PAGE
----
Echo Chambers Are Bad For Innovation
Peter Thiel, one of the billionaire founders of PayPal, recently announced that he is leaving the Bay Area, mostly due to ideological reasons (he is a libertarian and supported Donald Trump during the 2016 election). He is relocating himself and his business to Los Angeles in order to escape what he calls the perceived Silicon Valley monoculture – which he likely sees as extreme progressivism. Similarly, last year Tim Ferris moved to Austin from the Bay Area, “alarmed by what he determined to be an increasingly prevalent closed-mindedness and lack of inspiration“.
It’s also been recently reported in the Wall Street Journal that many other prominent investors and entrepreneurs are starting to leave, or have already left, as well. The real or perceived danger of an echo chamber or possible monoculture can lead to all manner of groupthink and a general lack of innovative, out-of-the-box thinking.
If you have to “check your speech” before you say it, aren’t you just as bad as a “ShouldWe“, deciding if you should do something before you even know if it is possible? You need minds of all kinds in order to innovate effectively, and if conditions have made some too afraid to speak up – no matter the topic – then those contributions will never be heard – and we will have no idea if they are good or not.
Do you care if your next potential billion-dollar business comes from the mind of a liberal, conservative, libertarian, old, young, white, black, Asian, gay, lesbian, Trans, queer, individual contributor, manager, director, vice president or C-suiter? No, you don’t, and you shouldn’t.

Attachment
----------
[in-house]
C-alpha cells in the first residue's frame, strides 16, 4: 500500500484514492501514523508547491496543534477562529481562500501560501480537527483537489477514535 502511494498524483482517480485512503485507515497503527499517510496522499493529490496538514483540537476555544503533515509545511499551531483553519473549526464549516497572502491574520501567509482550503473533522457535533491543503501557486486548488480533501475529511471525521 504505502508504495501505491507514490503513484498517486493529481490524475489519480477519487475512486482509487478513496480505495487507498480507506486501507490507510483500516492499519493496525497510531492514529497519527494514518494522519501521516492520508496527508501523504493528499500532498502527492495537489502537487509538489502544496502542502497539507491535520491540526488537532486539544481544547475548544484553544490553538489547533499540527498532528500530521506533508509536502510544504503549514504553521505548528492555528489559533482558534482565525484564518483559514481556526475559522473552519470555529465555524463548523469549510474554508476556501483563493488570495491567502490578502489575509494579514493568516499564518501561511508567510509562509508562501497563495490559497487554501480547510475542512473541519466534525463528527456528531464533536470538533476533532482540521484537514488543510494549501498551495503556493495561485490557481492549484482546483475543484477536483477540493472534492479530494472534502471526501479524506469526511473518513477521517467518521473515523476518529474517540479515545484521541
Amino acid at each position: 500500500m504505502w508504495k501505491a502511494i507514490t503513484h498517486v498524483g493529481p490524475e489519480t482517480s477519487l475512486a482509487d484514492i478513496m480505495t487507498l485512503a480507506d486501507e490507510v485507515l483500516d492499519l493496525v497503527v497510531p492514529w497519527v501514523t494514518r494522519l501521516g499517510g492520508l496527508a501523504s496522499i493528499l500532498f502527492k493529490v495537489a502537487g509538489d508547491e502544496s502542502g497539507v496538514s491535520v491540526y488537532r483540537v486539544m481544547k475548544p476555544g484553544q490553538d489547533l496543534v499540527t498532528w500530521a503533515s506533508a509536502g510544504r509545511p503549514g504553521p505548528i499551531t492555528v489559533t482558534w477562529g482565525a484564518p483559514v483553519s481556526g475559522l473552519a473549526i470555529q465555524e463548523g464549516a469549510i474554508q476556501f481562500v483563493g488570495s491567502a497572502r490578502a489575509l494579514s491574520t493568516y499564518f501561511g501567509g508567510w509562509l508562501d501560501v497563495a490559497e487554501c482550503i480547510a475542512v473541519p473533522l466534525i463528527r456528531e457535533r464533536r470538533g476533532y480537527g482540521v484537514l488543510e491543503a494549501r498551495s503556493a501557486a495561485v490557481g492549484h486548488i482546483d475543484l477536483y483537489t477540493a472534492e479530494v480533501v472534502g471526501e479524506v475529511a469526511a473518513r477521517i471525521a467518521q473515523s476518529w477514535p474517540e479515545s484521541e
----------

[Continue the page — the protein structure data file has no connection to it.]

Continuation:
The chilling effect on internal corporate free speech where only “approved” voices can be heard from creates a deleterious atmosphere, stifling any speech and especially any which challenges the status quo – which is exactly what disruptive innovation does. When some of your people feel that they are not allowed to speak up lest they fear ostracism or persecution, what do you think will happen?
First of all, they will keep those ideas to themselves, and secondly, if the environment gets bad enough, they will, like Peter Thiel and Tim Ferris, leave your echo chamber to go somewhere where they have a better chance of being heard. Maybe even to a competitor or a small startup which may someday rival your own company.
To get the best from all of your people, don’t silence some voices in lieu of others. Make sure that everyone has an equal opportunity to speak, and promote free speech and tolerance of opposing views within your organization.
The correct response to speech that you don’t like is counter-argument, not silencing the speaker.
Sometimes we do this unwittingly when we let senior management dictate our thinking, as we figure its okay since its coming from them. That thinking is just as fallacious as thinking that good ideas will only come from non-white, gay females.
No one person or group has a monopoly on innovation – and everyone’s voice deserves to be heard. When you, through your action or inaction, silence anyone or any group, then who knows what innovation you are leaving on the table?